Four-micrometer-thick paraffin sections were incubated with primary antibodies overnight at 4 °C and were then incubated with biotinylated goat anti-rabbit IgG or goat anti-mouse IgG for 45 min followed by diaminobenzidine (DAKO) staining. All sections were examined under a light microscope (Olympus BX-50) and digitized with a high-resolution camera. For immunofluorescence studies, after incubated with primary antibody, sections (including serial sections) were incubated with FITC- or CY3-conjugated goat antibody (Jackson ImmunoResearch) for 45 min at 37 °C and then counterstained with DAPI (Vector Laboratories) and analyzed by confocal laser scanning microscopy. 3D reconstructed technology was based on confocal laser-scanning microscopy and analyzed by the software (LAS-AF-Lite 2.6.3). PTC density was analyzed as described with some modifications56.

Statistical Analyses

Data were analyzed using standard statistical methods, including linear regression, the t test and one-way ANOVA using SPSS (version 15.0). Data are expressed as the mean ± sd. P < 0.05 was considered statistically significant.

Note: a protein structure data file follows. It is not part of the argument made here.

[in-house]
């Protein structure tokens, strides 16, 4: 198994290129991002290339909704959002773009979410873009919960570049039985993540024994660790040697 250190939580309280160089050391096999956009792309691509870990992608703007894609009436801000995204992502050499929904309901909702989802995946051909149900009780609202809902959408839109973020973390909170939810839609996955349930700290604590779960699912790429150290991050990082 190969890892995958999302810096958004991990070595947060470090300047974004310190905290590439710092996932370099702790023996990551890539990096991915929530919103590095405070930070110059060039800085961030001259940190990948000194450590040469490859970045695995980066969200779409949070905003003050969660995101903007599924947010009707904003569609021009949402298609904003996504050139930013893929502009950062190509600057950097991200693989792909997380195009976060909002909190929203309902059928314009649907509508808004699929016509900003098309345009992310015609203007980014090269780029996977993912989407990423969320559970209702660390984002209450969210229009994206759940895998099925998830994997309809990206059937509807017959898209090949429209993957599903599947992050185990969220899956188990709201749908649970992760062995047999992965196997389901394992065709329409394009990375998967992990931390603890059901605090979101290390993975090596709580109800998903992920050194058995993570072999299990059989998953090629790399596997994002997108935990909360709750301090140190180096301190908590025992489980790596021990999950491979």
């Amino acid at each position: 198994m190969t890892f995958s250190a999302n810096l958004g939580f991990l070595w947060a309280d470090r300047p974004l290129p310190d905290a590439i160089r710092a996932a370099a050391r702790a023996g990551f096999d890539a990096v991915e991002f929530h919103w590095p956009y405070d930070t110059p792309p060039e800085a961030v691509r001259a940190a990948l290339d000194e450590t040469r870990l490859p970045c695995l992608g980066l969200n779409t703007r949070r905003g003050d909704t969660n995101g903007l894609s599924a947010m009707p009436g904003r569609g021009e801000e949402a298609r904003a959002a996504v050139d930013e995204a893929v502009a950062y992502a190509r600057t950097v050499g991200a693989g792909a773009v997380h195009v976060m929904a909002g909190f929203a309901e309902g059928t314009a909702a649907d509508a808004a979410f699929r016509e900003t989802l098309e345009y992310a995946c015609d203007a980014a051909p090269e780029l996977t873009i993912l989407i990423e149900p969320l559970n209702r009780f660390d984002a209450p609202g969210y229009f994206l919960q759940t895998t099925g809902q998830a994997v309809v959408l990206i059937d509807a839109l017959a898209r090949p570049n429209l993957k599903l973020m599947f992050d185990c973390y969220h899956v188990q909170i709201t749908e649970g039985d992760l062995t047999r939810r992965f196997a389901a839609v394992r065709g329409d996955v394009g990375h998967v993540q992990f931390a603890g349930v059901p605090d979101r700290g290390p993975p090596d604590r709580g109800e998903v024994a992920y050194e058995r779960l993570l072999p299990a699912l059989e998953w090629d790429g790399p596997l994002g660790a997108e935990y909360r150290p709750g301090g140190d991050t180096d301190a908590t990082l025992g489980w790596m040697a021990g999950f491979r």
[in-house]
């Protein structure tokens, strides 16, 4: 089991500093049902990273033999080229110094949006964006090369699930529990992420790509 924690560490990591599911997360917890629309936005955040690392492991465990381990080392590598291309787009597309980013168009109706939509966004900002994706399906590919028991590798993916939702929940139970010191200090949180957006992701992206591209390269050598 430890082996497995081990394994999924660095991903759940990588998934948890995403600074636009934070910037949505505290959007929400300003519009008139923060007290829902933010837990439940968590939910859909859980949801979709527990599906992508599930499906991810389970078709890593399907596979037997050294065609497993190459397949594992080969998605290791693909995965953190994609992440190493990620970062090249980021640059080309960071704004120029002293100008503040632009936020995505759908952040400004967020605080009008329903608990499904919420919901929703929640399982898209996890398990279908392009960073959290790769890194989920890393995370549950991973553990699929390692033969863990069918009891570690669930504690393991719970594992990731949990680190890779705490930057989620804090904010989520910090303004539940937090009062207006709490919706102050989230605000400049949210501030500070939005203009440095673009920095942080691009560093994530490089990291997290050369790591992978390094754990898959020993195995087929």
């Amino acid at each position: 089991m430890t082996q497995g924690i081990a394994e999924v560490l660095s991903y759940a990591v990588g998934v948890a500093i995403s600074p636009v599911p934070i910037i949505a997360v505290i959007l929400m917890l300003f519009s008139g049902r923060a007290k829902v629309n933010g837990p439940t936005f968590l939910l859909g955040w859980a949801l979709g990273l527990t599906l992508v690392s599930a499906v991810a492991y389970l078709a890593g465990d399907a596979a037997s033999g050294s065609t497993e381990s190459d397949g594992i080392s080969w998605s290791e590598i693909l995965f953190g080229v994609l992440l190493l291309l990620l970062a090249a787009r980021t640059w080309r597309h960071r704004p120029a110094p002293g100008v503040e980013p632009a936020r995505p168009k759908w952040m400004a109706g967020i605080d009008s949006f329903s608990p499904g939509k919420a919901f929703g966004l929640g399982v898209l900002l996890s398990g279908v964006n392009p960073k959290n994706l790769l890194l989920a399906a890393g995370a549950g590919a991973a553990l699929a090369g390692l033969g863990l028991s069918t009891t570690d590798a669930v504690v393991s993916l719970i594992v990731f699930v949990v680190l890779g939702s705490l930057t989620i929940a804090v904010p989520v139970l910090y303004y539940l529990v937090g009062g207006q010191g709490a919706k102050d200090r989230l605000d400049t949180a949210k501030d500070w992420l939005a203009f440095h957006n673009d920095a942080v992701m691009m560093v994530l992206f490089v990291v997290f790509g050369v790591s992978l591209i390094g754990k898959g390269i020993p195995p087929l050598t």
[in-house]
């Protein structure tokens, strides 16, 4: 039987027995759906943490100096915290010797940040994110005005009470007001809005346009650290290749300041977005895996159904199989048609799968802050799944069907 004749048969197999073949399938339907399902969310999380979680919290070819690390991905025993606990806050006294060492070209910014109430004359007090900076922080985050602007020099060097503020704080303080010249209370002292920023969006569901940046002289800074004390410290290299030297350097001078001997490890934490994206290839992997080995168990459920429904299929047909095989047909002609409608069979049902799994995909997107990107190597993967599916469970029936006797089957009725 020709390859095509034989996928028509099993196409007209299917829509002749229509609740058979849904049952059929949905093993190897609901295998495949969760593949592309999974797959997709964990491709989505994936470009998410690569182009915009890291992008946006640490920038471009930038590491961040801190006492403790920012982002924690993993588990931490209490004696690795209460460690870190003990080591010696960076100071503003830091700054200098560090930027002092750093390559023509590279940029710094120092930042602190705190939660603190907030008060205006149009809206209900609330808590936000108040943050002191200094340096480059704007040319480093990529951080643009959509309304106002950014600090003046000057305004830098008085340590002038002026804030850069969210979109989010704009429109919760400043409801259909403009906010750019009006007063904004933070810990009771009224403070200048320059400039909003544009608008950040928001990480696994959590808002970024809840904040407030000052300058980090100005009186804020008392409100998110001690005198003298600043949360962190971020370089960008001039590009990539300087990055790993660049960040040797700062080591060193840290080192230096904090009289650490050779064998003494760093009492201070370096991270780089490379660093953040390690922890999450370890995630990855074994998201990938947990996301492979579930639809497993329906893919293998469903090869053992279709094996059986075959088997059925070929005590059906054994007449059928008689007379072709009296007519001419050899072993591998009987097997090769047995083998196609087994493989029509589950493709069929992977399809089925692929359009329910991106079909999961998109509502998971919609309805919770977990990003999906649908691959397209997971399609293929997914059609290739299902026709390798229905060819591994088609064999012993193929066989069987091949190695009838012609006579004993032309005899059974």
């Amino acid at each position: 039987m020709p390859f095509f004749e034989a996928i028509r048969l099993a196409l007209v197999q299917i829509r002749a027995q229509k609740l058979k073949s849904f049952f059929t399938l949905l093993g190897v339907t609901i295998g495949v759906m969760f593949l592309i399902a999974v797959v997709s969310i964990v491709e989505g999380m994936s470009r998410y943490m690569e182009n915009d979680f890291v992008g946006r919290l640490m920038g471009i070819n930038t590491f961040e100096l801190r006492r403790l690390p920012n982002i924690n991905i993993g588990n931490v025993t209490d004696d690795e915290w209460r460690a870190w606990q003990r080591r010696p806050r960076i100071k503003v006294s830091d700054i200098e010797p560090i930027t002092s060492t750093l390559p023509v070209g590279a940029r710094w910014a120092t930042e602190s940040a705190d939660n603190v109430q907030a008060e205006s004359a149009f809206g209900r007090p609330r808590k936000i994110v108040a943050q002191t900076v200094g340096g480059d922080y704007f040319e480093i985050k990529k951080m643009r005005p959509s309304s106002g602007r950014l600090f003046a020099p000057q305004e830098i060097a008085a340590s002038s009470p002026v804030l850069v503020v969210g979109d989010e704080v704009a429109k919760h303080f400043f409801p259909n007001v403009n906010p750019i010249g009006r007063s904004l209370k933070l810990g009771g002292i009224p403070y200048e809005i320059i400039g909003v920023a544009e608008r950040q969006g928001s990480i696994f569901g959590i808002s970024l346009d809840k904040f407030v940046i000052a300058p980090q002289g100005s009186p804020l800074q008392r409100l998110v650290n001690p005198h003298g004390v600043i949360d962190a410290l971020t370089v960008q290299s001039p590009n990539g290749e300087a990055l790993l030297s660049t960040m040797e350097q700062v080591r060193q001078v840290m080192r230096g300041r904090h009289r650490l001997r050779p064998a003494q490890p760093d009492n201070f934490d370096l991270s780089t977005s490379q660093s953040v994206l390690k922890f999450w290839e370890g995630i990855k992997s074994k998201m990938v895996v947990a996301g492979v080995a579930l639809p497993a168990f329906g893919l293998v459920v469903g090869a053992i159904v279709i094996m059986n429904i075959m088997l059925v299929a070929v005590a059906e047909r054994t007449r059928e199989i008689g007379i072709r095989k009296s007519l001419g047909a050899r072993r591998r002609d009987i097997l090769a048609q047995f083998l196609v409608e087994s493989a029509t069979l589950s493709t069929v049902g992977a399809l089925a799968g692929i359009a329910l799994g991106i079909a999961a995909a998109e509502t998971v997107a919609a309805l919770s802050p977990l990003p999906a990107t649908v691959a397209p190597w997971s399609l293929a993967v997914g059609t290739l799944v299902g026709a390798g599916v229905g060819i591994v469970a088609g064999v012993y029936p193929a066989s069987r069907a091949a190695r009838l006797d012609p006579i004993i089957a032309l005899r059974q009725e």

Additional Information

How to cite this article: Deng, Y. et al. Blocking protein phosphatase 2A signaling prevents endothelial-to-mesenchymal transition and renal fibrosis: a peptide-based drug therapy. Sci. Rep. 6, 19821; doi: 10.1038/srep19821 (2016).


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We thank Dr. Tao Zhu and Dr. Qian Sun (Huazhong University of Science and Technology) for bioinformatics analysis. Grant support: National Natural Science Foundation of China (No. 81370798, 81470948), the National Natural Science Foundation of China for Young Scholars (No. 81100485) and the Natural Science Foundation of Hubei Province (No. 2014CFB255).

Author information


  1. Division of Nephrology, Department of Internal Medicine, Tongji Hospital, Tongji Medical College, Huazhong University of Science and Technology, Wuhan, Hubei, People’s Republic of China

    • Yuanjun Deng
    • , Yanyan Guo
    • , Ping Liu
    • , Rui Zeng
    • , Yong Ning
    • , Guangchang Pei
    • , Yueqiang Li
    • , Meixue Chen
    • , Shuiming Guo
    • , Xiaoqing Li
    • , Min Han
    •  & Gang Xu


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M.H. and G.X. conceived and designed the experiments. Y.D., Y.G., P.L.,S.G., M.C. and X.L. performed the experiments. Y.N. and Y.L. analyzed the data. R.Z. and G.P. contributed reagents and analysis tools. Y.D. interpreted the data and drafted the manuscript.

Competing interests

The authors declare no competing financial interests.

Corresponding authors

Correspondence to Min Han or Gang Xu.

Supplementary information